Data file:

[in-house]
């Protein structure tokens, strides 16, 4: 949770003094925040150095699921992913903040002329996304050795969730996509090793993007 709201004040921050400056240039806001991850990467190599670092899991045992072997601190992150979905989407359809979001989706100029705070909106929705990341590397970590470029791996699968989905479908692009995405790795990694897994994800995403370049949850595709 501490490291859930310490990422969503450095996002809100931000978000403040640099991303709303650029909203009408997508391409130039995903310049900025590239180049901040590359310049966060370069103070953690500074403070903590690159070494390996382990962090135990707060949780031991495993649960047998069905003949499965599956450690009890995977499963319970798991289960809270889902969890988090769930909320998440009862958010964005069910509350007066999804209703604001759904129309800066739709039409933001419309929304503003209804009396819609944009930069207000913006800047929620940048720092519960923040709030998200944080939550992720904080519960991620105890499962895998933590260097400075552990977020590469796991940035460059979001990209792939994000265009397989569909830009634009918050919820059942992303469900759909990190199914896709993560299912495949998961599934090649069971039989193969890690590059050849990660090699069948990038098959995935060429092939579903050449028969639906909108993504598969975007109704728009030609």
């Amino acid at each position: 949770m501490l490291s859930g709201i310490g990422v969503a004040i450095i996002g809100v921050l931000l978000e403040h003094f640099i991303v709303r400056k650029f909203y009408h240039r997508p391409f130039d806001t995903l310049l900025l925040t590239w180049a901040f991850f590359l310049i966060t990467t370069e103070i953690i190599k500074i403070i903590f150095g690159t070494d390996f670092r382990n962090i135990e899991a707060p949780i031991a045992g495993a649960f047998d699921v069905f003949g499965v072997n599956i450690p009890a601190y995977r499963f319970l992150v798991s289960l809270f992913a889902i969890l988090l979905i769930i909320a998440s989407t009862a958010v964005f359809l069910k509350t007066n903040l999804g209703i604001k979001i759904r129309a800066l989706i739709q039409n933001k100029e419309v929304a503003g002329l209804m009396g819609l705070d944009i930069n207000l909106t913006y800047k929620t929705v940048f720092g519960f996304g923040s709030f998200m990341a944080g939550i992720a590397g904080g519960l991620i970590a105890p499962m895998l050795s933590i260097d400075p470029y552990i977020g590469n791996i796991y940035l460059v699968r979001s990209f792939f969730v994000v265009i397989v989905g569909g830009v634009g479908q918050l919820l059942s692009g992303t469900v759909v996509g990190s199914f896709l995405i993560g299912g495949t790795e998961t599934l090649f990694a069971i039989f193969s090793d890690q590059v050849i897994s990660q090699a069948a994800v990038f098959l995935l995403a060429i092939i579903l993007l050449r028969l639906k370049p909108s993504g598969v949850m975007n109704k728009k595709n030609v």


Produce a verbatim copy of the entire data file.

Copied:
[in-house]
């Protein structure tokens, strides 16, 4: 949770003094925040150095699921992913903040002329996304050795969730996509090793993007 709201004040921050400056240039806001991850990467190599670092899991045992072997601190992150979905989407359809979001989706100029705070909106929705990341590397970590470029791996699968989905479908692009995405790795990694897994994800995403370049949850595709 501490490291859930310490990422969503450095996002809100931000978000403040640099991303709303650029909203009408997508391409130039995903310049900025590239180049901040590359310049966060370069103070953690500074403070903590690159070494390996382990962090135990707060949780031991495993649960047998069905003949499965599956450690009890995977499963319970798991289960809270889902969890988090769930909320998440009862958010964005069910509350007066999804209703604001759904129309800066739709039409933001419309929304503003209804009396819609944009930069207000913006800047929620940048720092519960923040709030998200944080939550992720904080519960991620105890499962895998933590260097400075552990977020590469796991940035460059979001990209792939994000265009397989569909830009634009918050919820059942992303469900759909990190199914896709993560299912495949998961599934090649069971039989193969890690590059050849990660090699069948990038098959995935060429092939579903050449028969639906909108993504598969975007109704728009030609």
């Amino acid at each position: 949770m501490l490291s859930g709201i310490g990422v969503a004040i450095i996002g809100v921050l931000l978000e403040h003094f640099i991303v709303r400056k650029f909203y009408h240039r997508p391409f130039d806001t995903l310049l900025l925040t590239w180049a901040f991850f590359l310049i966060t990467t370069e103070i953690i190599k500074i403070i903590f150095g690159t070494d390996f670092r382990n962090i135990e899991a707060p949780i031991a045992g495993a649960f047998d699921v069905f003949g499965v072997n599956i450690p009890a601190y995977r499963f319970l992150v798991s289960l809270f992913a889902i969890l988090l979905i769930i909320a998440s989407t009862a958010v964005f359809l069910k509350t007066n903040l999804g209703i604001k979001i759904r129309a800066l989706i739709q039409n933001k100029e419309v929304a503003g002329l209804m009396g819609l705070d944009i930069n207000l909106t913006y800047k929620t929705v940048f720092g519960f996304g923040s709030f998200m990341a944080g939550i992720a590397g904080g519960l991620i970590a105890p499962m895998l050795s933590i260097d400075p470029y552990i977020g590469n791996i796991y940035l460059v699968r979001s990209f792939f969730v994000v265009i397989v989905g569909g830009v634009g479908q918050l919820l059942s692009g992303t469900v759909v996509g990190s199914f896709l995405i993560g299912g495949t790795e998961t599934l090649f990694a069971i039989f193969s090793d890690q590059v050849i897994s990660q090699a069948a994800v990038f098959l995935l995403a060429i092939i579903l993007l050449r028969l639906k370049p909108s993504g598969v949850m975007n109704k728009k595709n030609v």